In accordance with the present invention, a puzzle toy 8 includes puzzle elements 10 and hand engaging structures 12. The hand engaging structures 12 and puzzle elements 10 are selected and disposed upon each hand 14 in a predetermined pattern so that upon the hands being disposed in a predetermined solution orientation a puzzle solution 16 is achieved. The solution orientation may require a combination of interlacing, interweaving, intertwining, interlocking, hooking, abutting or aligning flush the fingers from two hands 14. Preferably, when the puzzle solution is achieved, the puzzle elements 10 form a readily apparent relationship. That is, the puzzle elements 10 have a predetermined relationship in the puzzle solution. When the hands 14 are in an open, relaxed position and the puzzle elements 10 are disposed on the hands, the puzzle elements seem "randomly" positioned and provide few clues about their relationship in the puzzle solution.

An embodiment of the puzzle toy 8 in a hand puppet embodiment is illustrated in FIG. 1A in an unsolved configuration and in FIG. 1B in a solved configuration.

The puzzle toy 8 includes puzzle elements 10A-F designed to simulate anatomical features of a desired character, such as eyes, eyebrows, nostrils, tongues, horns, scales, plates, tails, teeth, feathers, whiskers, antennae, ears, claws, fins, etc. Puzzle elements 10 may be fashioned out of any suitable flexible or rigid material, such as foam, plastic, paper, fabric, feathers, hair, leather, wood, metal, or composites.

The hand engagement structure 12 is releasably engaged with the hands 14 of a user. The hand engagement structure 12 may be in the form of a glove, rings, sleeves, clips or adhesives. The hand engagement structure 12 permits the puzzle elements 10 to be disposed on the hands 14. As shown in FIGS. 1A, 1B, 3A, 3B, 5A and 5B the hand engagement structure 12 is a glove. The glove may be any flexible seamable material such as cloth, plastic, vinyl, leather, Tyvek®, and poly fiber, or a thermo-moldable material such as plastic, latex, or rubber. Depending upon the material of the hand engagement structure 12 and the puzzle, the puzzle elements 10 may be integrally formed with the hand engagement structure. Integral puzzle elements 10 and hand engagement structures 12 are shown in FIGS. 5A and 5B.

Puzzle elements 10 may be secured to hand engagement structures 12 in a variety of ways, such as hot melt glue, adhesives, embroidery, heat lamination, snaps buttons, Velcro®, and decals. The puzzle elements 10 are affixed to the hand engagement structures 12 in apparently random locations upon the hand engagement structure 10 being disposed on the hand 14. The location of the puzzle elements 10 on the hands 14 when the hands are in a non solution or non interlocking relation appears to be substantially random. However, the specific locations of the puzzle elements 10 are such that they require two hands to be in the solution orientation to dispose the puzzle elements in the puzzle solution 16.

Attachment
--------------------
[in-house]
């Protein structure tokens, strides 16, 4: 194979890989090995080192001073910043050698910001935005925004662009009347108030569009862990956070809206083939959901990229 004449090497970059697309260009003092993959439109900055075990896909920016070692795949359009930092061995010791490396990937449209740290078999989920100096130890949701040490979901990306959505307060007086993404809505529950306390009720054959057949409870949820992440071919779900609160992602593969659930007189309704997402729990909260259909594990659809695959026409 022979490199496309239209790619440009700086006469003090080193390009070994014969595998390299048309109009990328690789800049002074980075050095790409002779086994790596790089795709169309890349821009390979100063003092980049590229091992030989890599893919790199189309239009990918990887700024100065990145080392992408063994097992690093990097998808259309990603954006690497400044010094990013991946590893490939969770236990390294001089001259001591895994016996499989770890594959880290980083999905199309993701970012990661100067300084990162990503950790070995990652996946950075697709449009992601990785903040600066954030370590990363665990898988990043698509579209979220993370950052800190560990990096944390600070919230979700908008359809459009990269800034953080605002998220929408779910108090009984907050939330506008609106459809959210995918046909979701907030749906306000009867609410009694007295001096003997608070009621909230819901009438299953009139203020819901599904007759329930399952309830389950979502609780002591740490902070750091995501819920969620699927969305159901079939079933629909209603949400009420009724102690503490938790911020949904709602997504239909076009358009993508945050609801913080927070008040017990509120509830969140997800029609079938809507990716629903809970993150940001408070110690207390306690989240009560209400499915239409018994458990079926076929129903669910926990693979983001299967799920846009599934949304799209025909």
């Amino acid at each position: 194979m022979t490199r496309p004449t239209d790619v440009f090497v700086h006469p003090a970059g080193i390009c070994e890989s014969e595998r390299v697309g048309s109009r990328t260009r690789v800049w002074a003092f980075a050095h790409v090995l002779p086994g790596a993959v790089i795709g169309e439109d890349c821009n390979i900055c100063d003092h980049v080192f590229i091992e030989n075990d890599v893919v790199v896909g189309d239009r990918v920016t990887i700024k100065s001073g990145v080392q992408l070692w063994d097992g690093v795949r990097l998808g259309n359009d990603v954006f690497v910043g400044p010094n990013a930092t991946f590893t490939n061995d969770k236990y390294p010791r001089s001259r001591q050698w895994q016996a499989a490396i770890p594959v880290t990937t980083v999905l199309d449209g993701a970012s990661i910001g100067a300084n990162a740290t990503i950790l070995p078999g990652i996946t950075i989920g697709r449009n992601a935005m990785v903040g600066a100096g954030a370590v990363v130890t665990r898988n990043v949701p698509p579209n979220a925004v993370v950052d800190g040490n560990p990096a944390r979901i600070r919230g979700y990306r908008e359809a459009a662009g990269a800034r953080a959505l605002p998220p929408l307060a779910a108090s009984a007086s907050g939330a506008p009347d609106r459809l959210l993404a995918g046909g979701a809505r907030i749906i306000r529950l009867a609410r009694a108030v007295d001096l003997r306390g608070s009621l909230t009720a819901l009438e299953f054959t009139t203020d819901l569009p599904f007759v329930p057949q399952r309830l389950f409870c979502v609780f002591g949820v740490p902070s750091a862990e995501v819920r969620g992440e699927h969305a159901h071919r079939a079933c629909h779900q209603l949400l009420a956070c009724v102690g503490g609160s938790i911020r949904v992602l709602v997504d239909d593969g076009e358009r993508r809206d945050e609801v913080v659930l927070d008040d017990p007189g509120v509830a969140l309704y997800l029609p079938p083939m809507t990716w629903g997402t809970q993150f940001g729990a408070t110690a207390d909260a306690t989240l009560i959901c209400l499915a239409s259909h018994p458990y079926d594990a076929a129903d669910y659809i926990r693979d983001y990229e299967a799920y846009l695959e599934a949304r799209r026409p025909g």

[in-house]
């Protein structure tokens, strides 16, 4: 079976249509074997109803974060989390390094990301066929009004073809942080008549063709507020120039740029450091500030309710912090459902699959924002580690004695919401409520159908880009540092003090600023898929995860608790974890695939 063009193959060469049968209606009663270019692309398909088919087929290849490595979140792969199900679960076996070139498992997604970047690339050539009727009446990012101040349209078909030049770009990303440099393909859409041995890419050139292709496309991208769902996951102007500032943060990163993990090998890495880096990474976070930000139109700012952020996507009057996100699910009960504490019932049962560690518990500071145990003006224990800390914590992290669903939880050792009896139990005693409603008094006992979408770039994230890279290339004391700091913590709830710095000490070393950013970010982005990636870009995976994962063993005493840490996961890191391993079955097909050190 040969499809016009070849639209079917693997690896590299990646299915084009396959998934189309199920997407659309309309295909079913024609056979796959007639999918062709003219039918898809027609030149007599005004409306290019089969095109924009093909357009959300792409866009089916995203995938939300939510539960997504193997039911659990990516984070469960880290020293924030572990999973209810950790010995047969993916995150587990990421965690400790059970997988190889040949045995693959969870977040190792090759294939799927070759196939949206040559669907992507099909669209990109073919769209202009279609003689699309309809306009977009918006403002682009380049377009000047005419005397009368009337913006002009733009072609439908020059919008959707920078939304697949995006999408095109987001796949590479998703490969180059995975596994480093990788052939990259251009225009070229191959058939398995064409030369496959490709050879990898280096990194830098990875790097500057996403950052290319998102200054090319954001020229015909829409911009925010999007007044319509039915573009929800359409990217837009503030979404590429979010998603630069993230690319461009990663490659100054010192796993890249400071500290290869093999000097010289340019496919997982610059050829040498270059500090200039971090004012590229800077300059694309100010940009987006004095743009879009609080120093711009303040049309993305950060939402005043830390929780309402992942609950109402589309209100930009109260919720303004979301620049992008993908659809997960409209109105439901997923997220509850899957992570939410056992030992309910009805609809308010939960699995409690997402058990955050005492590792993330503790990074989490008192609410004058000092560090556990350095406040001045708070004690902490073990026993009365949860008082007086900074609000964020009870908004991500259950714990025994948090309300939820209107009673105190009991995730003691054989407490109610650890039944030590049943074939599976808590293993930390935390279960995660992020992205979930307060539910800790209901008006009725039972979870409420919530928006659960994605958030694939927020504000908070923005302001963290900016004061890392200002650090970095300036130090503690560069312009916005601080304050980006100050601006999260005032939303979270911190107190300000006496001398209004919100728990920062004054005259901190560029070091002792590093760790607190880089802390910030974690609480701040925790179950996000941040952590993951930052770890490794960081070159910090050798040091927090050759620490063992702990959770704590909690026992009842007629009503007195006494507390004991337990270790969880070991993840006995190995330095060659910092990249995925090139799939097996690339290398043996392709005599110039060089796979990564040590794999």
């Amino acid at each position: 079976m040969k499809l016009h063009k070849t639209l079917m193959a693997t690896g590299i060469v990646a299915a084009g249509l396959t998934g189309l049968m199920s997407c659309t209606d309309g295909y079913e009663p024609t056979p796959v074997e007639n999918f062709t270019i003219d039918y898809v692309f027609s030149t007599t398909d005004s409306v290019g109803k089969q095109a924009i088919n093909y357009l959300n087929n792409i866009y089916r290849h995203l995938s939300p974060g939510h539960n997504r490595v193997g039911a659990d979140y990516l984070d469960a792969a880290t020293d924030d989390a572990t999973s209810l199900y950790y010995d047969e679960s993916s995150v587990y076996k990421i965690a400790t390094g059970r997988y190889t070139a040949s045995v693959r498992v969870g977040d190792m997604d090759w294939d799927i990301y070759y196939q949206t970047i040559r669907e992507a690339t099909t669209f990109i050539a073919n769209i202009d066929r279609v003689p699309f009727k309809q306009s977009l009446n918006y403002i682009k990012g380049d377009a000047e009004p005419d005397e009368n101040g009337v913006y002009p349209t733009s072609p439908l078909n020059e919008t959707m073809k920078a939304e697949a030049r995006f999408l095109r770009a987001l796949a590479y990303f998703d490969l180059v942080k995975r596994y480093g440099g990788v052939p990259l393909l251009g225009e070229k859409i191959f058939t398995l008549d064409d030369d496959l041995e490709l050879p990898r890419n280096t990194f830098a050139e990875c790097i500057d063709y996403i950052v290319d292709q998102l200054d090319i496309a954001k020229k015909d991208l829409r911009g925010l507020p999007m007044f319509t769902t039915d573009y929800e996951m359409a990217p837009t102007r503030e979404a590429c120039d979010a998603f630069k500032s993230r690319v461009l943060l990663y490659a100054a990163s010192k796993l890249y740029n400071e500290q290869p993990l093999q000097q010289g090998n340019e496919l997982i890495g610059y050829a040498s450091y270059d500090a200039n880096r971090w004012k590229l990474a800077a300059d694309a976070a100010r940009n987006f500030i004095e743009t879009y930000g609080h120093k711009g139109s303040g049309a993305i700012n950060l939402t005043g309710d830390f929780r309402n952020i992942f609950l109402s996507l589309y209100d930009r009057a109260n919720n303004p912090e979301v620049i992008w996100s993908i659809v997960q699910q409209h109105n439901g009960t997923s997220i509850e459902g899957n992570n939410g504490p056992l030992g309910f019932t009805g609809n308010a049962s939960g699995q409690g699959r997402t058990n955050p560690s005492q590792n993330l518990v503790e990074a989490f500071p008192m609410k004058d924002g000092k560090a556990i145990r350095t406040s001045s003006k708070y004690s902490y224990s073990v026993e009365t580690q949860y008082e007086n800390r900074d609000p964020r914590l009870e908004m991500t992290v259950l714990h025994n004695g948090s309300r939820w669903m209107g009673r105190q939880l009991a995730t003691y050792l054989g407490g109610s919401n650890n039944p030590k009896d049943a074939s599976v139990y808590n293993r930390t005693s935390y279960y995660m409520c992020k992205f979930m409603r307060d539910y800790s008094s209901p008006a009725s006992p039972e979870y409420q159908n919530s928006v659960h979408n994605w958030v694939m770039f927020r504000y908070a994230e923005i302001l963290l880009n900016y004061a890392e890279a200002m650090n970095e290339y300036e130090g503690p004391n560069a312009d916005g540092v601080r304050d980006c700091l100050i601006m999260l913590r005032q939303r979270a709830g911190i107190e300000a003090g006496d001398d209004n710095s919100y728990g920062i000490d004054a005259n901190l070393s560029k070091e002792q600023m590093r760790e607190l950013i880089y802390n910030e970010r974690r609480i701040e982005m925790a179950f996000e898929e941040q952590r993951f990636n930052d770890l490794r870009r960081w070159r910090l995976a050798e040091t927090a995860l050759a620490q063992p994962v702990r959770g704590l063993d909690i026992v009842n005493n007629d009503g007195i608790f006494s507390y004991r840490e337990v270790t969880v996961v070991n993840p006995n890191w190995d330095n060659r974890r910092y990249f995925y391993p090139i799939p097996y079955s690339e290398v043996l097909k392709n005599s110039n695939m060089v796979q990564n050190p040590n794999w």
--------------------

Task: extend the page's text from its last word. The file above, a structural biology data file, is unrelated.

There are various possibilities with regard to the relative configuration and construction of puzzle elements 10 and hand engagement structures 12 as indicated in further embodiments illustrated in FIGS. 5, 6 and 7. These embodiments are not meant to be construed as departures from the spirit of the original invention, but rather as continuations which extend the scope of the invention and expand its application and utility.

FIGS. 5A and 5B show an additional embodiment of the invention, particularly, the puzzle elements 10 being integral with the hand engagement structures 12. In this embodiment, a hand engagement structure 12 is configured in a form of a glove having puzzle elements 10A-E integrally affixed. The connection may include a variety of common ways, such as screen printing, air brushing, painting, dyeing, or decaling onto the surface of the hand engagement structures 12. It is understood the integral connection of the puzzle elements 10 and hand engagement structures 12 includes those connections that preclude non destructive separation of the components.

Other mechanisms of connection include those employed in fabric glove making, such as sewing, quilting, weaving, iron-on patching, applique, fabric panel layout, and needlepoint. Still additional ways of integral connection of puzzle elements 10 to hand engagement structures 12 include thermo-injection molding of parts from a suitable material, such as plastic, rubber, or latex, as in the technology used to produce costume masks. In this last instance, the shape, color, and predetermined placement of members 10 would be precisely incorporated into the design of the production mold for each variation of puzzle toy 8.

FIGS. 6A and 6B illustrate a further embodiment of the invention and particularly adhesive decal puzzle members 10. In this embodiment, puzzle members 10A-E are decals which incorporate a hand engagement structure 12 in the form of a skin releasable adhesive. Puzzle elements 10 are worn on hands 14 subject to the predetermined puzzle pattern required to form the solved puzzle 16. Pressure sensitive decals made of materials, such as plastic, foil, fabric, or paper may be backed with an adhesive compound. Additionally, unbacked plastic decals may incorporate the adhesion principle of water surface tension such as is common to reusable "bathtub letter and symbol" decals. Temporary tattoo decal may also be employed as the puzzle elements with respect to the hands 14. That is, these decals include an image representing the puzzle element and a substrate for engaging the hand. These puzzle elements 10 are thereby substantially directly affixed to the skin of the hand 14.